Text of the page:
Dual Digital Display DC Voltmeter & Ammeter 0-100V 0-100A (CE05132)

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An all in one solution for monitoring voltage and current.

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Hi. I was hoping to use this to monitor a salt cell on a pool chlorinator but that occasionally reverses polarity to clean the cell. Do you know if this meter will simply not display if the polarity is reversed or could it be damaged? I would power the meter from a separate supply.

Hi Andrew,

Welcome to the forum! :partying_face:

Unfortunately, it doesn’t appear that this ammeter is able to handle a reversed polarity. I don’t believe that it will damage it, as the majority of the current would be passing over the shunt which shouldn’t be an issue to reverse. However, it wouldn’t be an appropriate part for that situation. If you’re only monitoring the salt cell for a short time, then you should be able to use an appropriately rated multimeter for that application. If you’ve got any further questions please let us know, enjoy your day!

Thanks for the info. I’ve used a multimeter for one-off measurements, was hoping for something I could leave hooked up. Not to worry.

Hey Andrew,

Do you know how many amps will be running through the wires?
I would check out these two boards to see if they would work for you application:


Hi. I’d like to use this unit to monitor the output of a 12V 12.5A power supply which I’m using to power and control a room full of LED lighting. The voltage should remain constant but I’d like to monitor the current over the full 12.5A range. The meter would have to draw its power from the same supply as the load, effectively connecting the two red wires together at +12V. Is this doable with this meter? I’ve added a modified version of the Wiring Option One picture to illustrate what I’m talking about.

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Hi Bert
Don’t see why not as long as the voltage does not exceed 30V.
As a point of interest some of these meters of this type self power. I have one which has 2 wires to connect to power source and 2 wires that connect to load. There is also provision to power the meter itself externally but only required when the source is below about 5 or 6V (forget the exact figure off the top of my head).
Cheers Bob


Thanks Bob.
You’ve reassured me that I won’t let the magic smoke out!
Awesome. :smiley:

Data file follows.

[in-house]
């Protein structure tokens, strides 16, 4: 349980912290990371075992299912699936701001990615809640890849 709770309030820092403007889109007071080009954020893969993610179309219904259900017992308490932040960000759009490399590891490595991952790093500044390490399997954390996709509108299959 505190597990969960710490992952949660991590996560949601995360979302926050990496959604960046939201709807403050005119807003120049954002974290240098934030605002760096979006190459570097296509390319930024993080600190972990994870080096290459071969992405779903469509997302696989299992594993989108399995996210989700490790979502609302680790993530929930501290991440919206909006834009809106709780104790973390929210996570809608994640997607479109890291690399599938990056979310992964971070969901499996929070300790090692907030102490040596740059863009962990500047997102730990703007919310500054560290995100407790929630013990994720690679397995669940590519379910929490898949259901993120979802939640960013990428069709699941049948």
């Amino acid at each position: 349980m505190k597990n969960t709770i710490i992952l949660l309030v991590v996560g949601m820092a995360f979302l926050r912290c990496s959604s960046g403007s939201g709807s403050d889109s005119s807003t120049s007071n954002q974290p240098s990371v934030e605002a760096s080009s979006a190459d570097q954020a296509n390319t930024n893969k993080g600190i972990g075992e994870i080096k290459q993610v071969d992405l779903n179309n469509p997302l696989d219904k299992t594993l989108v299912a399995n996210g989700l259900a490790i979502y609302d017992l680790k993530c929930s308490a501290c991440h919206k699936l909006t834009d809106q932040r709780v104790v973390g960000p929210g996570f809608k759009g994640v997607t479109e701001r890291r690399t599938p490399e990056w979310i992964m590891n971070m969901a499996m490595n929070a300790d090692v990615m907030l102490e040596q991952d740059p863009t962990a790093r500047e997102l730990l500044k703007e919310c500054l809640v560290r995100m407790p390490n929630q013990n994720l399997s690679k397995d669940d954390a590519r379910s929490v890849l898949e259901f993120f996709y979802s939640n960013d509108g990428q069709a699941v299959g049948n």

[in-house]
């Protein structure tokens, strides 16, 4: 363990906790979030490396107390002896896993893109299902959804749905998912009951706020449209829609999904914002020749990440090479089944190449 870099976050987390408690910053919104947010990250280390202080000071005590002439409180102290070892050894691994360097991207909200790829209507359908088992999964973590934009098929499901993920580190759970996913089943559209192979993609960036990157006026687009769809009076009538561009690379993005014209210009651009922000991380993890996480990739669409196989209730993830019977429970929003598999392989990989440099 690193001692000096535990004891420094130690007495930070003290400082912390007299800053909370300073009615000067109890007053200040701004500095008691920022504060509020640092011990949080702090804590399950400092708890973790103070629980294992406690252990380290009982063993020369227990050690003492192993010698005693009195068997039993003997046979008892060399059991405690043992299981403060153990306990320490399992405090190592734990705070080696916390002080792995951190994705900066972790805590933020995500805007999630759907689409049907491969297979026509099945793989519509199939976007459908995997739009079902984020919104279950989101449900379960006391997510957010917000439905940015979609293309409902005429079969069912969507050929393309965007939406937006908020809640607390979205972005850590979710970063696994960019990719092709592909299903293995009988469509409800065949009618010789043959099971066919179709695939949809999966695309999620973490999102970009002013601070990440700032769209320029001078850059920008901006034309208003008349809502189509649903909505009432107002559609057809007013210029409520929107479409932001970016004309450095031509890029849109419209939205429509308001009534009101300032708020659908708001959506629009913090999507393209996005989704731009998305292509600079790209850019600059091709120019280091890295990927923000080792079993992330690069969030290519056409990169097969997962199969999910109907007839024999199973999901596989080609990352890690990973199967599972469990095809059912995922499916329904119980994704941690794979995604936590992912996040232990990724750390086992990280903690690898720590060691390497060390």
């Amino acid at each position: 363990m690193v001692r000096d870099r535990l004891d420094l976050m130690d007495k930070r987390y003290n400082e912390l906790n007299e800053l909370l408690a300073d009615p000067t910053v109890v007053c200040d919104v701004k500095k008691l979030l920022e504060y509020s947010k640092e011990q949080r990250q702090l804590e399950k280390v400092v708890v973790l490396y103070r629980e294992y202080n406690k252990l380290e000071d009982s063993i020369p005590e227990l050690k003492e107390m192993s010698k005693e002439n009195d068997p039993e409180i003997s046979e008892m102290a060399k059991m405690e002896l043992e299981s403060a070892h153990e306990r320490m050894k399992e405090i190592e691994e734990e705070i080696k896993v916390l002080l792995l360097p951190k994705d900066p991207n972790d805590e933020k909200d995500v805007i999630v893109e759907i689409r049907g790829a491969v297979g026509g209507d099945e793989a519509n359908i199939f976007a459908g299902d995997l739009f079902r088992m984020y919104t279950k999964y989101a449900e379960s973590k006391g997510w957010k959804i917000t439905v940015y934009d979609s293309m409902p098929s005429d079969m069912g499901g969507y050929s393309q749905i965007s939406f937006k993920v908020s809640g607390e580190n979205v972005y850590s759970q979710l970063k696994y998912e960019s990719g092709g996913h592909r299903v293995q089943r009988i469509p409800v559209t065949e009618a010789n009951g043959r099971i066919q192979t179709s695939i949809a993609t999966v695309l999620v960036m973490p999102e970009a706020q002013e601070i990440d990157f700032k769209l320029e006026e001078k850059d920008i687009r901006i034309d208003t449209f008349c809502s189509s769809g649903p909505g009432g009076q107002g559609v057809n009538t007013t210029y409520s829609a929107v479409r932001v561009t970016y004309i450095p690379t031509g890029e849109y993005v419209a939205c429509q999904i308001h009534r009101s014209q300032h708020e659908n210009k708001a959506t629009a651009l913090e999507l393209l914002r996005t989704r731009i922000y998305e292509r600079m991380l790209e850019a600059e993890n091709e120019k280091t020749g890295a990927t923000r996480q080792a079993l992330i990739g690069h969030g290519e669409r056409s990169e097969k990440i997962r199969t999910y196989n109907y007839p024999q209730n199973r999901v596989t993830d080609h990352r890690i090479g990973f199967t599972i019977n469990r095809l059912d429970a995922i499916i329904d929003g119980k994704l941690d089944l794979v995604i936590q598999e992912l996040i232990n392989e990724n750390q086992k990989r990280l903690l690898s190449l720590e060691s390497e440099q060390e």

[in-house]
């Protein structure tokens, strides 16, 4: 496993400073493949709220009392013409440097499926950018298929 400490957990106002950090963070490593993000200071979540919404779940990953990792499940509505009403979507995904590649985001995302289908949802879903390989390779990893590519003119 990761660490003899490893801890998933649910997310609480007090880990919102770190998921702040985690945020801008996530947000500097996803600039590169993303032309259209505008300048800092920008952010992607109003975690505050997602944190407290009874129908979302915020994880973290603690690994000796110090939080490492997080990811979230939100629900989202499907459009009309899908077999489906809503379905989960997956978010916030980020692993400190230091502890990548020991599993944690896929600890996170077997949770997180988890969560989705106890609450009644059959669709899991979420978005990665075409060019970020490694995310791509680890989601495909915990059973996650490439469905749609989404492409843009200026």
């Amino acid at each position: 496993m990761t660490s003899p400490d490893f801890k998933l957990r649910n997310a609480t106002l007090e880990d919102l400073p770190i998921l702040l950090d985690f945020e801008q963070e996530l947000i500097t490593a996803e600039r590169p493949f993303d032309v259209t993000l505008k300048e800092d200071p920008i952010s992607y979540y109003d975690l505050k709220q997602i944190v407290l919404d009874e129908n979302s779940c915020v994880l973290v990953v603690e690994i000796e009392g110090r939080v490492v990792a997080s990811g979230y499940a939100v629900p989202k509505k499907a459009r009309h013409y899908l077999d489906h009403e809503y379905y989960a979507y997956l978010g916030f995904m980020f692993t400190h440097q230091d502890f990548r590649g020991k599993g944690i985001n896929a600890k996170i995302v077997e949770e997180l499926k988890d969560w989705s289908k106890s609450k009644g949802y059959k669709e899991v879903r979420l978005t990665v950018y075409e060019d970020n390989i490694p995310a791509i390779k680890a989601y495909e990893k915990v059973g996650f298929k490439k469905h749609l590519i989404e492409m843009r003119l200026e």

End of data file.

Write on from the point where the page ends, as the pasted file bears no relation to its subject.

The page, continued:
Bit of an old thread but I’m not sure that the wiring diagrams are correct - normally the two pin connector with red and black wires go across the shunt and the 3-pin connector is the power supply (thin red and black 5-30V) with the yellow being the load supply voltage measurement input (0 - 100V).

Hi Steve.
I think if you wire EXACTLY as outlined in the examples that come with the device you will have no trouble.I have used a couple of this sort of thing with no bother.

I think that is wrong for a start. The shunt is in series with the negative supply and the voltage drop across it is the drop caused by current through it. If this is the voltage measurement it connects across the supply as shown. The black wire is internally connected to “com” so with the connection shown i snot needed.

The circuit shown is for a high current version of this device. Up to a limit (10A I think) the shunt is not used and the current is sensed with a Hall device in the negative line. At higher currents the shunt is used to do what the name implies, shunts some current b across the hall device so there is always the 10A (I think) maximum through the Hall device. All carefully arranged so the Hall current is the correct proportion of the total and the reading scaled up in proportion to display the total (Hall plus shunt) current correctly.
Cheers Bob

OK - I see where the confusion is: The diagrams posted by Bert which I am referring to are applicable to a different device (as are your comments) and not the Dual Digital Display DC Voltmeter & Ammeter 0-100V 0-100A under which these comments are posted.

Hi Steve
My apologies. I did not look at the start of this thread. Bert is indeed referring to a different product.

You are right, the thick Black and Red wires connect across the shunt. The yellow connects to power positive and measures the voltage in conjunction with power negative. In other words the voltage measuring part of the device is Yellow and thick Black. The current measuring is thick Black and thick Red via a Hall device. With the low current version the shunt is not used (as stated above) and 100% of the current is passed through the Hall device.
With the 100A version the shunt is used and arranged so that 10% of the current passes through the Hall device and 90% passes through the shunt. The display is scaled to read the correct total current.

The thin Black and Red wires supply power to the electronics. If using in a self powered mode the thin Red connects to supply Pos and the thin Black is left disconnected as connection between thin and thick Black is common. In this mode voltage measurement is restricted to I think max 30V and min 4.5 to 6V. If measurement outside this is required the electronics have to be externally powered and the thin Red and Black wires are connected to this external supply.

I hope this sorts out any confusion.
Cheers Bob

Hi @Steve209327, Welcome to the Forums!!!

Thanks for pointing that out. It does look like that wiring diagram is for a different meter device.
The same idea of using the load as the power as the supply for the meter still holds true. just the wiring is different to that diagram.